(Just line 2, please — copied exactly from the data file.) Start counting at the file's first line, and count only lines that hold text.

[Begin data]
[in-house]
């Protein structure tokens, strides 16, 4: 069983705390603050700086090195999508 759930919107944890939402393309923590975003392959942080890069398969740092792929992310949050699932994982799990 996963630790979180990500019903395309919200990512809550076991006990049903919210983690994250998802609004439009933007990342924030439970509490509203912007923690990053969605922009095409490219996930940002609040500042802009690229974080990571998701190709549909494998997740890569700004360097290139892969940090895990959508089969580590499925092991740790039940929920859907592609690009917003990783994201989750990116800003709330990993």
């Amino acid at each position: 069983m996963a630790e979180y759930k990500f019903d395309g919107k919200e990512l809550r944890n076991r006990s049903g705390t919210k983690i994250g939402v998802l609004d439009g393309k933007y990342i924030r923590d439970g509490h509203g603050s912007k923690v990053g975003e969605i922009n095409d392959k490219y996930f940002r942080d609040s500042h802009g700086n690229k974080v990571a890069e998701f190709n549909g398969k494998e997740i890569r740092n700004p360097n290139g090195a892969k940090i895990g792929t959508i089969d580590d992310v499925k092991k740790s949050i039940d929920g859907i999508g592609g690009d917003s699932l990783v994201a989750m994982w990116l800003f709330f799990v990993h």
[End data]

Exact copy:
């Protein structure tokens, strides 16, 4: 069983705390603050700086090195999508 759930919107944890939402393309923590975003392959942080890069398969740092792929992310949050699932994982799990 996963630790979180990500019903395309919200990512809550076991006990049903919210983690994250998802609004439009933007990342924030439970509490509203912007923690990053969605922009095409490219996930940002609040500042802009690229974080990571998701190709549909494998997740890569700004360097290139892969940090895990959508089969580590499925092991740790039940929920859907592609690009917003990783994201989750990116800003709330990993």